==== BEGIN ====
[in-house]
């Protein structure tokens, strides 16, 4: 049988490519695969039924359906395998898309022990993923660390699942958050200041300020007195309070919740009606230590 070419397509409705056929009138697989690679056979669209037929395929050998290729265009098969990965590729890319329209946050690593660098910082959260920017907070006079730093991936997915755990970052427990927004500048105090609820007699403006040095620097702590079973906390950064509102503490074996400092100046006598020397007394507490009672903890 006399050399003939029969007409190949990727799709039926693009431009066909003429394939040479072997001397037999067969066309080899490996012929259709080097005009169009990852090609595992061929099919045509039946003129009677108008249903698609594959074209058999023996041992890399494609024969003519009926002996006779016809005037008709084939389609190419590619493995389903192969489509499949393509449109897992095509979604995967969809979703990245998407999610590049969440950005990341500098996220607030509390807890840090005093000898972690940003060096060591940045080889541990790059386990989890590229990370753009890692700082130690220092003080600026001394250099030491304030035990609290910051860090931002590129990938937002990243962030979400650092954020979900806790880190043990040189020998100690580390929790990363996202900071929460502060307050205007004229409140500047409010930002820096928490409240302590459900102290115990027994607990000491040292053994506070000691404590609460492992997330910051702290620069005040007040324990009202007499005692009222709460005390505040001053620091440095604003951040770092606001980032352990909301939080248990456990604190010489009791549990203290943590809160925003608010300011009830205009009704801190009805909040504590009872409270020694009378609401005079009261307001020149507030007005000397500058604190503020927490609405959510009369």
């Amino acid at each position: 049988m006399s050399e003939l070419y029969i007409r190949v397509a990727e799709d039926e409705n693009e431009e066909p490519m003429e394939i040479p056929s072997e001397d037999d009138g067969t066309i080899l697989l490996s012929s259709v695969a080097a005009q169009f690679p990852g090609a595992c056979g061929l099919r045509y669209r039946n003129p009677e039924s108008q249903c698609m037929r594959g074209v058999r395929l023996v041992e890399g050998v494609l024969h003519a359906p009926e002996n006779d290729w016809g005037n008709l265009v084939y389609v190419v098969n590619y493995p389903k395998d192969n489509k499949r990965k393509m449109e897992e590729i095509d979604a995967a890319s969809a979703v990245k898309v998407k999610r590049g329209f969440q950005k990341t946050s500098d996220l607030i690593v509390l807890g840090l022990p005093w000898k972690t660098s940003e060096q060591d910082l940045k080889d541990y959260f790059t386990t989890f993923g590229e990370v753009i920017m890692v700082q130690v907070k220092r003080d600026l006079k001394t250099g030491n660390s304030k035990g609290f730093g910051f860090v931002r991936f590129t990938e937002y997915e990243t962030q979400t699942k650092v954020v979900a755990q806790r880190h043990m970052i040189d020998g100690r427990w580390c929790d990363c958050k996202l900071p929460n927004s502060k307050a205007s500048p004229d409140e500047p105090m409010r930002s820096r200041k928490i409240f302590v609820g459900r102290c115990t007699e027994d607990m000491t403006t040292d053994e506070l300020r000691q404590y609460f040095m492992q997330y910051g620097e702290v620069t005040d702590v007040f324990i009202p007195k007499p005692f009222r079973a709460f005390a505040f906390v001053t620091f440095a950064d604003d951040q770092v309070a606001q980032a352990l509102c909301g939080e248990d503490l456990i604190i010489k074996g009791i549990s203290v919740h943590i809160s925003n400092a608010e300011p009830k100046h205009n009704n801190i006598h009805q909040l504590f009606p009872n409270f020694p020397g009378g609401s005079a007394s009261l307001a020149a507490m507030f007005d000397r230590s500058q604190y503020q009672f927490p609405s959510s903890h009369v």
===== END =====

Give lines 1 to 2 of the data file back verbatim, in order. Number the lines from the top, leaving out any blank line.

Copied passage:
[in-house]
């Protein structure tokens, strides 16, 4: 049988490519695969039924359906395998898309022990993923660390699942958050200041300020007195309070919740009606230590 070419397509409705056929009138697989690679056979669209037929395929050998290729265009098969990965590729890319329209946050690593660098910082959260920017907070006079730093991936997915755990970052427990927004500048105090609820007699403006040095620097702590079973906390950064509102503490074996400092100046006598020397007394507490009672903890 006399050399003939029969007409190949990727799709039926693009431009066909003429394939040479072997001397037999067969066309080899490996012929259709080097005009169009990852090609595992061929099919045509039946003129009677108008249903698609594959074209058999023996041992890399494609024969003519009926002996006779016809005037008709084939389609190419590619493995389903192969489509499949393509449109897992095509979604995967969809979703990245998407999610590049969440950005990341500098996220607030509390807890840090005093000898972690940003060096060591940045080889541990790059386990989890590229990370753009890692700082130690220092003080600026001394250099030491304030035990609290910051860090931002590129990938937002990243962030979400650092954020979900806790880190043990040189020998100690580390929790990363996202900071929460502060307050205007004229409140500047409010930002820096928490409240302590459900102290115990027994607990000491040292053994506070000691404590609460492992997330910051702290620069005040007040324990009202007499005692009222709460005390505040001053620091440095604003951040770092606001980032352990909301939080248990456990604190010489009791549990203290943590809160925003608010300011009830205009009704801190009805909040504590009872409270020694009378609401005079009261307001020149507030007005000397500058604190503020927490609405959510009369």